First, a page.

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Diversity and Equality in the NFT Space
How Culture Vault is fostering a vibrant and inclusive community
NFTs are proving to be the next frontier of the art world; a more expansive, diverse, and accessible space than the entrenched hierarchies of traditional art. The decentralized nature of the technology poses fewer barriers for artists who are underrepresented in the traditional market, allowing them to reach audiences more directly, and claim creative and financial control over their work. That’s why at Culture Vault, we’re committed to representing a diverse array of artists and viewpoints, as this openness and accessibility is a key tenet of web 3. We don’t want to replicate the inherent biases in existing art systems, so we’re dedicated to showcasing both emerging and established artists from all walks of life.
Creative industries are sometimes perceived as being more progressive and inclusive than others, and inequality in the arts is often downplayed or overlooked. But in 2021, the Australia Council for the Arts published a report on diversity in the cultural sector with some pretty damning results. The report found that many of those who are most engaged with art and culture in Australia are also underrepresented, under-resourced or under-compensated for their work. For instance, arts and cultural engagement is integral to the daily lives of First Nations Australians, yet they’re often unable to access resources or shape decision-making in the arts. What’s more, Australians in remote areas are twice as likely to have trouble getting to arts events than those living in metropolitan or regional areas, so they’re more often excluded from participation and engagement. At Culture Vault, we recognise that web 3 and NFTs have the ability to shift these power imbalances by helping individuals break the cycle of homogenization, and shifting the paradigm away from centralized cultural gatekeepers.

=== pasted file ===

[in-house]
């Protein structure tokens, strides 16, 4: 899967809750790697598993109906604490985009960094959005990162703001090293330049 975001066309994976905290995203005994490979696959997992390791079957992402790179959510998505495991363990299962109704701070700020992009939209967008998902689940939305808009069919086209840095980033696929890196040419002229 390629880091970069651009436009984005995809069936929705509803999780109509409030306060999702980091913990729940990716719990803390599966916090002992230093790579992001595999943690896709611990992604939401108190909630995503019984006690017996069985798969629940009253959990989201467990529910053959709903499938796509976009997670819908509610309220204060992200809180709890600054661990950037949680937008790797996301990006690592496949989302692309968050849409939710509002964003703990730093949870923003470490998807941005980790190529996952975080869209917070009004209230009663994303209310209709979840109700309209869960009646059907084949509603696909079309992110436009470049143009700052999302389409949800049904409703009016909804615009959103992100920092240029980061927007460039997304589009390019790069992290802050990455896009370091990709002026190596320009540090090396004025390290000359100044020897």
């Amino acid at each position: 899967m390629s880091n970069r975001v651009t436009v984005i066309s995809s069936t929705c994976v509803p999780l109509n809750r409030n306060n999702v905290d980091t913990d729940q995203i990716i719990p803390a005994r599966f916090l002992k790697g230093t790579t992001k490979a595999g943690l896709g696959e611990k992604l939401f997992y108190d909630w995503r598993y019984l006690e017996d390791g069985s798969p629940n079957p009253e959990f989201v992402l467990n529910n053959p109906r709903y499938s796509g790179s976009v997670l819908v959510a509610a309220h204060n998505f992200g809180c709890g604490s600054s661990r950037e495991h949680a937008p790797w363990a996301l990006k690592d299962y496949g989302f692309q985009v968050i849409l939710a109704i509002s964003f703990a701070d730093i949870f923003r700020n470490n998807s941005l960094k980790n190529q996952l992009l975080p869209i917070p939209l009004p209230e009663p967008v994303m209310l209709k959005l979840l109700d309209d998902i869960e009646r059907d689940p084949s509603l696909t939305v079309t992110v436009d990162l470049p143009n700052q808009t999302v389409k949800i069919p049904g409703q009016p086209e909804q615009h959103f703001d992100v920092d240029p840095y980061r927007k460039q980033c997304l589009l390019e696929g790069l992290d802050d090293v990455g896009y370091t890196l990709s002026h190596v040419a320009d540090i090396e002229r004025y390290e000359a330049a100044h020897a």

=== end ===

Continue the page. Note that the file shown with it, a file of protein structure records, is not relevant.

We’re excited to work with artists from a wide range of backgrounds and help them facilitate their transition to web 3. This includes Dylan Mooney, a proud Yuwi, Torres Strait and South Sea Islander man from Mackay in North Queensland, whose collection of NFTs explores the unique properties of native Indigenous plants. We’re also proud of our collab with The Huxleys, a dynamic duo whose work is saturated with glamorous visuals of androgynous freedom and camp commentary. Part of our group of artists is Chris Yee, who presents a unique perspective of the Asian-Australian creative community, and Ailie Banks, an artistic voice of advocacy for the experience of female-identifying and non binary people. Our ethos of representation is echoed by Harold Hughes, founder and CEO of Bandwagon and thought leader in the NFT space:
“Representation in NFTs comes from education and appreciation. When more artists are aware of the opportunities available in NFTs and more people have the chance to appreciate their work, there will be even more diversity in this space.”
At Culture Vault, we believe it’s imperative to avoid recreating the biases of the existing arts and cultural sectors, to take advantage of the openness and accessibility that NFT and blockchain technology offers, and to champion artists whose voices have previously gone unheard.